• LEDs: x12 High power (~10W each) warm white
  • Microcontroller with 12 PWM, USB, RTCC
  • Capacitive sensor (slider)
  • Movement detector (PIR type, as small as possible)
  • Off the shelf power supply
  • The frame of the mirror should contain all the electronics
  • A mirror (duh!)

I started by finding the right dimensions and design for the enclosure/frame. With standard mirror sizes (ie. the ones available at my local hardware store), a size and spacing of the bulbs that would look harmonious, I got an inner frame diameter of 52cm (Ø50cm mirror) —20 inches. The frame is 8 cm (3,15″) wide and the bulbs have a diameter of 6 cm (2,36″).

It’s made of wood. All the electronics and LEDs are mounted on the bottom ring, the upper ring has holes for the bulbs and supports the sides of the frame. Some pictures of the construction:

LED mirror enclosure - rings

The face and base rings, with spacers glued to the face ring. (upside-down)

LED mirror enclosure - face ring - inner view  LED mirror enclosure - front ring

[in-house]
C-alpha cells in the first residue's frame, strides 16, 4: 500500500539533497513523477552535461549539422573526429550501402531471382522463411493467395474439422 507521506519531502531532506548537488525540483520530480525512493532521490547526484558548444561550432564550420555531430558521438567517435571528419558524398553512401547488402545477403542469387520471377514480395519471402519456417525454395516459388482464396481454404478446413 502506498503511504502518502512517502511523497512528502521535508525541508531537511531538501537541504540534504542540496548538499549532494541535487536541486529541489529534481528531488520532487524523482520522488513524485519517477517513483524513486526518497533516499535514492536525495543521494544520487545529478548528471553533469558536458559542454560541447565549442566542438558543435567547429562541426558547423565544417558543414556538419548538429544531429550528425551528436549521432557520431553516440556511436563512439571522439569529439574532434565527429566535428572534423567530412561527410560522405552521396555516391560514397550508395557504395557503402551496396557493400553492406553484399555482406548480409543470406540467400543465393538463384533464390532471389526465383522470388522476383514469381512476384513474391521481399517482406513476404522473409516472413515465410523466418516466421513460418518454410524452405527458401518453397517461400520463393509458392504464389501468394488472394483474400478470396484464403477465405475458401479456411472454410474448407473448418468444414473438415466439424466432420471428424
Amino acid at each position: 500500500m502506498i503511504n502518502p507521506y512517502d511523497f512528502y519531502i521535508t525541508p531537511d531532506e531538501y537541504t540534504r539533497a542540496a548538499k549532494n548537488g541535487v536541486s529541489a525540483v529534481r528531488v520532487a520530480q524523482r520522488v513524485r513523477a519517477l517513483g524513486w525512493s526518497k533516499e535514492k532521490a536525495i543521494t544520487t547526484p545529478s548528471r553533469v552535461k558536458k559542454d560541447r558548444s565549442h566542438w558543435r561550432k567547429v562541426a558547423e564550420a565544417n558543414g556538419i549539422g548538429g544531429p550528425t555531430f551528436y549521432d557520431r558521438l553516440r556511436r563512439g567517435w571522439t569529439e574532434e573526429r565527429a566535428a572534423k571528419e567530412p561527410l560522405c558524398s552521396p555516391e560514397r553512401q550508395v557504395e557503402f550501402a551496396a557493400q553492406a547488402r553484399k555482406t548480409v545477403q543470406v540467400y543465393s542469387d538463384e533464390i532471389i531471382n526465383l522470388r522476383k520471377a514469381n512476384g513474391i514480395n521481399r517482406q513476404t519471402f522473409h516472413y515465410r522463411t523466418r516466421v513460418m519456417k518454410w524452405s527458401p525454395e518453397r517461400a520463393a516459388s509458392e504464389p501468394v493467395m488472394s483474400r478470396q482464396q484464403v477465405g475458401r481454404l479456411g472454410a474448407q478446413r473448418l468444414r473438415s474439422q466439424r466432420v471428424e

Front ring, with holes for the LEDs. The wooden pieces act like spacers between the front and back rings and support the 1mm thin side plywood (just bent and glued around).

LED mirror enclosure assembled

Completed, with pivoting support for the mirror.

LED mirror enclosure - completed - with bulbs

With the bulbs. They are glued with silicone joint from inside. The silicone gives some compliance, so the bulbs can move instead of immediately breaking at their base if hit.

At the same time, I worked on the LEDs and the driver:

I chose Bridgelux BXRA-40E0810-A-00 LEDs. Warm white and star shaped footprint. 980 lumens @28,1V 350mA.


For the controller, I found the TS19371 Boost white LED driver, with PWM input and OVP. From Taiwan Semiconductor. As it’s a one-off project, I didn’t care about long-term availability. The other components are quite standard.


The LED current is calculated with the following equation:

Iled = 95mV / Rf

I have a 0,22 Ohm feedback resistor, resulting in a 430mA calculated LED current, which doesn’t match the values from the datasheet’s schematics or the current I measured.

Plot of the input power (@12V) and the LED power (@28V) vs. the PWM duty cycle:

TS19371 power vs PWM

Which gives the following efficiency (vs. PWM duty cycle):

TS19371 efficiency vs PWM

Not bad, especially the most comfortable luminosity is between 40 and 80%.

LED Driver Schematic (pdf)